The research design involving mixed methods counseling encompasses the use of research methods that are quantitative and qualitative within the same investigation. This combination creates a critical analysis of the research problem being handled. The use of a mix of the formula is a chief research model that avails a substitute to the quantitative and qualitative exploration. The technique pays attention to the compatibility notion. The implication of this is that both techniques can be harmonized within the same investigation (Benz & Newman, 2008). Pioneers of the mixed research method attempt to utilize the fundamental principle of mixed methodology. This principle involves the utilization of complementary strengths and non-overlapping weaknesses of research methods to produce the best research results. This article explores the ability to apply and make use of the integration of techniques and how one can utilize them to establish practices in counseling that are evidence-based.
The method operates under two basic principles that guide and control its applicability. The law stipulates that all practical decisions have to be made based on one’s options in research studies.
Application of Integrated Techniques to Practice that is Evidence-based
Evidence-based practice requires outcome research (Grove, Burns & Gray, 2013). The counselors in the counseling profession are facing two significant challenges. One of them is the ability to generate enough amounts of data for examination. Another challenge is the concern of teaching the counselors to bring into being facts that are vitally broken down to get the meaning in the data. (Heppner, Wampold & Kivligham, 2008).
Strengths of Mixed Methods Research
Mixed methods research is considered the best research approach in conducting a research study since it answers a wide range of research questions. It has a wider scope since it utilizes both qualitative and quantitative methods of research. The research method also gives a better understanding of the study, much more than can be achieved while using a single method. Collaboration, as well as the convergence of research findings, provides a stronger platform for extracting evidence and coming up with a conclusive decision (Hanson, Crewswell, Plano & Petska, 2005). The methods also present a platform for generalization of results since the researcher is contented that the best method has been applied.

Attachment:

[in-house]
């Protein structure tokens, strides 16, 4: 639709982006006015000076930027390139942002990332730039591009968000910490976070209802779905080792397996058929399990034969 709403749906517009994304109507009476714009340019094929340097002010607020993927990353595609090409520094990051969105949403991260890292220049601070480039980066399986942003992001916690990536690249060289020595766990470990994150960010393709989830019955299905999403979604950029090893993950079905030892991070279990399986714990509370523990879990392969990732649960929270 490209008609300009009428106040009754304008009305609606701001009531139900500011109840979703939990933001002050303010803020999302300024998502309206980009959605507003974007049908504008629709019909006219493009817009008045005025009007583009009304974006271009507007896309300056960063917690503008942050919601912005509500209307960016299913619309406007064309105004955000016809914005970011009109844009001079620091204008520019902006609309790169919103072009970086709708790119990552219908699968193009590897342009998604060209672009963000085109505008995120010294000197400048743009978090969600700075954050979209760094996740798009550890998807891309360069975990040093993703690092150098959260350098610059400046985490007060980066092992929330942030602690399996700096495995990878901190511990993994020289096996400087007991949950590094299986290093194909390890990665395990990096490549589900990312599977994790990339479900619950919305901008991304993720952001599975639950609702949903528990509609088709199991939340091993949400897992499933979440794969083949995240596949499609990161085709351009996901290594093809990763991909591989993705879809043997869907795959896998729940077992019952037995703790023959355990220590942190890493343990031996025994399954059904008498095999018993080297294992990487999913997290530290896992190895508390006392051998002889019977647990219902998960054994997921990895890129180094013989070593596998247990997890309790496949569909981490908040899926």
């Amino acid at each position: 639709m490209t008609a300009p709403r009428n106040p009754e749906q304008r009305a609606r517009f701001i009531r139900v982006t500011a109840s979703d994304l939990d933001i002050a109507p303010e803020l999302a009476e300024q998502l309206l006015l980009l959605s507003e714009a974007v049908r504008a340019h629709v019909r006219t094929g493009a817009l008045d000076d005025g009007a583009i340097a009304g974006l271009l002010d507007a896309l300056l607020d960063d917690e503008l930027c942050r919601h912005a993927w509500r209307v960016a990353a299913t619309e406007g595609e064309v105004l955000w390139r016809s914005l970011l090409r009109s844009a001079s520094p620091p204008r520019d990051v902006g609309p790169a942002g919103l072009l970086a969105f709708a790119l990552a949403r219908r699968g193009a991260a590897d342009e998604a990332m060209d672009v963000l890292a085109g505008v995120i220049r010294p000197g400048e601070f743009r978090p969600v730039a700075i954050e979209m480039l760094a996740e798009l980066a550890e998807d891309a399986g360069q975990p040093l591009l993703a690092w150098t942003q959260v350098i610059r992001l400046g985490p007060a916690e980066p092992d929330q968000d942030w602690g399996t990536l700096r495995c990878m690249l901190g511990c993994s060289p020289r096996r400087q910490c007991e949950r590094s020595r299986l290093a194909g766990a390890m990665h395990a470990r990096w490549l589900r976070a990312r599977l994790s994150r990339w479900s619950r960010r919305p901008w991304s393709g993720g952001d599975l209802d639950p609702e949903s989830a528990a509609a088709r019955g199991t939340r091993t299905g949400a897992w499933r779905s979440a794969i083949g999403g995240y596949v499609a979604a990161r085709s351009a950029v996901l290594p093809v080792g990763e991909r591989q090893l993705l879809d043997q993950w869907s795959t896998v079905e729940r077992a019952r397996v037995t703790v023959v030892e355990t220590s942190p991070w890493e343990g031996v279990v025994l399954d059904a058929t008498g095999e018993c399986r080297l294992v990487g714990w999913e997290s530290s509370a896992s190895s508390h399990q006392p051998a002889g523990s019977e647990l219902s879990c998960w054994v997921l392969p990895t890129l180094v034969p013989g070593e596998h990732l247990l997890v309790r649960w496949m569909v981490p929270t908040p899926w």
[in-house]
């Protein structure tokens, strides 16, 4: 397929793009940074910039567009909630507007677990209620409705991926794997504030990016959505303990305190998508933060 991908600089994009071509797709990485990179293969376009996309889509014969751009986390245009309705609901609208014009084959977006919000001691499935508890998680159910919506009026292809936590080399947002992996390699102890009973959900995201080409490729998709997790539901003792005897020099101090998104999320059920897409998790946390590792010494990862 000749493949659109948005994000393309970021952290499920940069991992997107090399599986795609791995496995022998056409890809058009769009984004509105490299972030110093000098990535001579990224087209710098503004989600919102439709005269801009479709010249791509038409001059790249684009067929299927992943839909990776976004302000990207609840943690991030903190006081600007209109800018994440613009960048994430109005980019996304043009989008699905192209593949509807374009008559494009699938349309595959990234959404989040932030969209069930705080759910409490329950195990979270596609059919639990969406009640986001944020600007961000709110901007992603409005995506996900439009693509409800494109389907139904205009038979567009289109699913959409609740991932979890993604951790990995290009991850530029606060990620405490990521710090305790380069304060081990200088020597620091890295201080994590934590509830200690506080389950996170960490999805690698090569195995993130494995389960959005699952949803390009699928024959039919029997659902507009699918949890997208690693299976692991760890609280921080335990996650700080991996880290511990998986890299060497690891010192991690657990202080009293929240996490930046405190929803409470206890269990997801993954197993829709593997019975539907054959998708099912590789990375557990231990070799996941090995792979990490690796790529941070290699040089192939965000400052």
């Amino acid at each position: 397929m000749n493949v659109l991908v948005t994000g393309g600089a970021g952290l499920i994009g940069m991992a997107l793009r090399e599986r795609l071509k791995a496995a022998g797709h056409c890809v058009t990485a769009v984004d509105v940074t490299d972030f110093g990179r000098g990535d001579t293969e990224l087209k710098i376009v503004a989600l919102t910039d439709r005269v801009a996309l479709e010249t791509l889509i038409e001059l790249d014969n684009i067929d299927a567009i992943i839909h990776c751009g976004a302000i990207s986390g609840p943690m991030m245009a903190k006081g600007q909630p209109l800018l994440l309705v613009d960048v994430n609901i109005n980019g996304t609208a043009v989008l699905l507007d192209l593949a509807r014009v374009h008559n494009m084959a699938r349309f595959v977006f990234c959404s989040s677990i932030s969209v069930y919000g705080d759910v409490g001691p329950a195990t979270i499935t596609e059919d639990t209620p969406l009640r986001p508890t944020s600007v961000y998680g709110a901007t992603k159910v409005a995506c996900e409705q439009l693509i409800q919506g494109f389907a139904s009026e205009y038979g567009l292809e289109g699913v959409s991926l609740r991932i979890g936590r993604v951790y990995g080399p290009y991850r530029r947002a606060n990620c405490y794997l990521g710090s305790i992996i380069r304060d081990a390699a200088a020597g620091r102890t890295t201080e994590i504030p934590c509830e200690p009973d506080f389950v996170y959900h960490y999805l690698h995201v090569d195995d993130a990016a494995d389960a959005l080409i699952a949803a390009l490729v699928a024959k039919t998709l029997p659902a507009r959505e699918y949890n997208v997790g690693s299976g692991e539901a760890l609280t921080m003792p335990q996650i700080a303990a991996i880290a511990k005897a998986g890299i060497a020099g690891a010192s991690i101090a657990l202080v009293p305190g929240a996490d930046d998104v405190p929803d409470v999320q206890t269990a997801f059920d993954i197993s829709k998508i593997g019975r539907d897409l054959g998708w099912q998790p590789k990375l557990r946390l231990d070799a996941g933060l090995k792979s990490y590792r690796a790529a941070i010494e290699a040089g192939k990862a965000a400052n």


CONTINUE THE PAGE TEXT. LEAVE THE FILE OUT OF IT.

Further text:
Limitations of Mixed Methods Research
Although the mixed research method is comprehensive in its approach to research studies, it is difficult for a researcher to conduct both qualitative and quantitative research. The situation is worse in cases where more than one approach is expected to be applied simultaneously. The researcher also has to have knowledge of multiple methods and understand how the different approaches are mixed to come up with a comprehensive research study. Additionally, methodological purists prescribe that you have to work within either of the two paradigms and not a cross-section of the two research methods.
The method can be exhaustively utilized in informing evidence-based practices. The research method has many expectations and promises great discussion and methodological work on mixed research shortly. This is hopefully expected since more authors and researchers are becoming aware of this advantageous approach to empirical studies. However, the attractiveness of this research approach should not be used to disregard other methods. Research methods are applied according to the research question being handled.
Benz, C. R. & Newman, I. (2008). Mixed methods research: exploring the interactive continuum. Carbondale, Southern Illinois University Press.
Grove, S. K., Burns, N & Gray, J. (2013). The practice of nursing research: Appraisal, synthesis, and generation of evidence. St. Louis, Mo: Elsevier/Saunders.
Hanson, W. E., Creswell, J. W., Plano Clark, V. L., Petska, K. S., & Creswell, D. J. (2005). Mixed methods research design in counseling psychology. Journal of Counseling Psychology, 52(1), 224–235.
Heppner, P., Wampold, B. E. & Kivlighan, D. M. (2008) Research design in counseling. Belmont, CA: Thomson Brooks/Cole.